More recent travel writing about the North includes Joanne Ronan Moore's Nahanni Trailhead (1980), one of the many about the Nahanni, and David Pelly's Expedition (1981), in which he retraces his ancestor's trip to the Arctic. David McFadden in A Trip Around Lake Erie (1980) and A Trip Around Lake Huron (1980) domesticates the travel narrative as the account of a family camping trip which makes the occasion for a meditation on Canadian identity. If personal travel narratives have all but disappeared from contemporary Canadian writing, the few that are still published tend to be about travels outside Canada and are often written by poets and novelists. This is a trend prefigured by Sara Jeanette Duncan in The Crow's Nest, her autobiographical account of travelling with her husband in the British civil service in India. More recently, George Woodcock 's South Sea Journey (1976), which emerged out of his script for a CBC documentary, takes up the theme of travel outside of Canada, while P.K. Page's Brazilian Journal records some of her years as a diplomat's wife in South America. Gwendolyn MacEwen in Mermaids and Ikons: A Greek Summer (1978), George Galt in Trailing Pythagoras (1982) and, most radically, Daphne Marlatt in Zócalo have joined to a travel account a personal quest narrative more typical of the plot of autobiography.
Homesteading on the Prairies generated dozens of first-person settlers' accounts and memoirs. Mary Georgina Hall wrote letters home describing A Lady's Life on a Farm in Manitoba (1884), and E.A. Gill told of his days as A Manitoba Chore Boy (1912). Wheat and Woman (1914) is Georgina Binnie-Clark's self-portrait as a woman grain farmer in Saskatchewan. In his Northwest of 16 (1958) J.G. MacGregor describes growing up on the Alberta frontier; the journals and letters of Sarah Ellen Roberts, whose family also homesteaded in Alberta, were edited for publication by Latham Roberts under 2 titles, Of Us and the Oxen (1968, Canadian ed) and Alberta Homestead (1971, US ed). An unusual and striking story is contained in the letters of Hilda Rose, written from near Fort Vermilion, Alta, first published in the Atlantic Monthly in 1927 and issued as The Stump Farm a year later. Monica Storrs's letters, edited by W.L. Morton (1979), describe the settling of the Peace River district, while Susan Allison's A Pioneer Gentlewoman in British Columbia (1976) describes early ranching in the Similkameen. Gilbert Roe's Getting the Know How (1982) documents with precise detail early railroading a well as homesteading. Homesteader (1972), the title James M. Minifie chose for his recollections of a Saskatchewan boyhood, speaks for an entire genre.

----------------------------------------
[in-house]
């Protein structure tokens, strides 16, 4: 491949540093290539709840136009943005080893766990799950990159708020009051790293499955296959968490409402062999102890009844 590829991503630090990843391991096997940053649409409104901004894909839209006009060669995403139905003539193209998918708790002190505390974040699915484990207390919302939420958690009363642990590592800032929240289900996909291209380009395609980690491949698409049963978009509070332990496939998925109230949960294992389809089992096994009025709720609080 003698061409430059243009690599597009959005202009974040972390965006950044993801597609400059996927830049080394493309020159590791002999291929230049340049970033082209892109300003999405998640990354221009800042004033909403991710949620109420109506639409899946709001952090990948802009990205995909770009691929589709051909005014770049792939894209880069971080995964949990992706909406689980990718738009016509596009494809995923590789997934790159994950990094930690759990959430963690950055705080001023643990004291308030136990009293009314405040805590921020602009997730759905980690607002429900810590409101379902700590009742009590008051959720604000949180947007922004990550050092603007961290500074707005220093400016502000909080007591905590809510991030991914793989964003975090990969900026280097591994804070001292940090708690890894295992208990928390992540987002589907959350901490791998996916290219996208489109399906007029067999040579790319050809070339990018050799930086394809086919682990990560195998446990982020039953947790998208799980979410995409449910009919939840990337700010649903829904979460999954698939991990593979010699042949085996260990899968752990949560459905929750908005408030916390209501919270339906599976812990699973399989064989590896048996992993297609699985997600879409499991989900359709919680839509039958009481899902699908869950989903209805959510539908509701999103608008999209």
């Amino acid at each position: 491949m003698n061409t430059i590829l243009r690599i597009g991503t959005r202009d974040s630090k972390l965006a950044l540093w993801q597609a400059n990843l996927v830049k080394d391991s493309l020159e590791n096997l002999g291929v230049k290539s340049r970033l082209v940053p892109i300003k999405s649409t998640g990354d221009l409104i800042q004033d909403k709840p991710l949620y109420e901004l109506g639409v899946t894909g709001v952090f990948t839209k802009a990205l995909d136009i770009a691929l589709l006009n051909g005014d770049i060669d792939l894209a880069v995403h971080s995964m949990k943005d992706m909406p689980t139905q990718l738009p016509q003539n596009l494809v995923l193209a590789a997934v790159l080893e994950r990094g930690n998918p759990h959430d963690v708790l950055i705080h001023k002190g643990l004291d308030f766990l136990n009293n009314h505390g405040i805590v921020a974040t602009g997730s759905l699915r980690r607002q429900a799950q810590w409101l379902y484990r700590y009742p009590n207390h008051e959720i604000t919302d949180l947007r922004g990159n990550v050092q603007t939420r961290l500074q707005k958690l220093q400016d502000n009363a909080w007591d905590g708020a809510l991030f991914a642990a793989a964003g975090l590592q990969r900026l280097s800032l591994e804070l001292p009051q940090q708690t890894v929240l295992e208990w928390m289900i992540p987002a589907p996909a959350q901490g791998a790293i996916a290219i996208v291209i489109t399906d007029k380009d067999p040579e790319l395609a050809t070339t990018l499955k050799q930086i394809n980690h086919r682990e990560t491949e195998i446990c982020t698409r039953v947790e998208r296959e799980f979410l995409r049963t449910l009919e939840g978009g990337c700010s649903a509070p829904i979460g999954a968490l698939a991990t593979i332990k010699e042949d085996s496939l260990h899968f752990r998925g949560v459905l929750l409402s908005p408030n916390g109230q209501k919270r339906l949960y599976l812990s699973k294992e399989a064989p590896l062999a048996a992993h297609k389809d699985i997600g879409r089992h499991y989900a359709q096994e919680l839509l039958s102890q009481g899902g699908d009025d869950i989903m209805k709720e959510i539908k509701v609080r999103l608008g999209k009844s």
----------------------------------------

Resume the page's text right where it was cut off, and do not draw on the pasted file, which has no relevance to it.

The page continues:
The Unknown and Unsung
Although the majority of autobiographers and memoirists have some other, previously established, claim to fame, a few have written in the role of spokespersons for the unknown and unsung. G.H. Westbury published Misadventures of a Working Hobo in Canada in 1930, just as the Great Depression began to make hoboes of many men. Saints, Devils, and Ordinary Seamen (1946) were the subjects of memoirs by Lieutenant W.H. Pugsley, while Norman B. James made his mark in history with his Autobiography of a Nobody (1947). Phyllis Knight, through tape recording and editing by her son Rolf, has shown us the extraordinary dimensions of A Very Ordinary Life (1974). Maria Campbell's moving story in Halfbreed (1973) represents a side of Canadian life too little known or understood; in The Book of Jessica (1989) actress Linda Griffiths narrates the tensions and issues of racism around her theatrical performance developed from Campbell's autobiography. Jane Willis Geneish writes one of several accounts of residential schooling in An Indian Girlhood (1973). Other native writers, including Lee Maracle in Bobbi Lee: Indian Rebel (1975; extensively rev 1990) and Beverly Hungry Wolf in The Ways of My Grandmothers (1980), significantly adapt the conventions of autobiography to reflect native concepts of self in relation to the community. Much contemporary Inuit writing takes the form of autobiography, often in English: Alice French's My Name is Masak (1976) provides another account of residential schooling, Minnie Aodla Freeman writes of Life Among the Qallunaat (1978) and Lydia Campbell writes at the interface of Inuit and other settler cultures in Sketch of Labrador Life by a Labrador Woman (1984). Other Inuit autobiography, such as I, Nuligak (1966), have been translated into English and some, such as Anthony Apakark Thrasher's Skid Row Eskimo (1976) or Life Lived Like a Story (1994) - the latter recounting the life stories of 3 women elders from the Yukon and edited by anthropologist Julia Cruikshank - are the product of collaboration between journalists or anthropologists working from taped interviews.
The Political Memoir
Prime ministers occasionally write memoirs, but seldom autobiographies; their private letters and diaries are often useful correctives to their "official" selves that appear in state papers. Two volumes of Robert Borden 's Memoirs were published in 1938; John G. Diefenbaker's One Canada appeared in 1975. Lester B. Pearson 's Mike (3 vols, 1972-75) is autobiographical, although the last 2 volumes were ghostwritten after his death. Affectionately Yours (1969), edited by J.K. Johnson, is an attractive little collection of letters by, and occasionally to, Sir John A. Macdonald.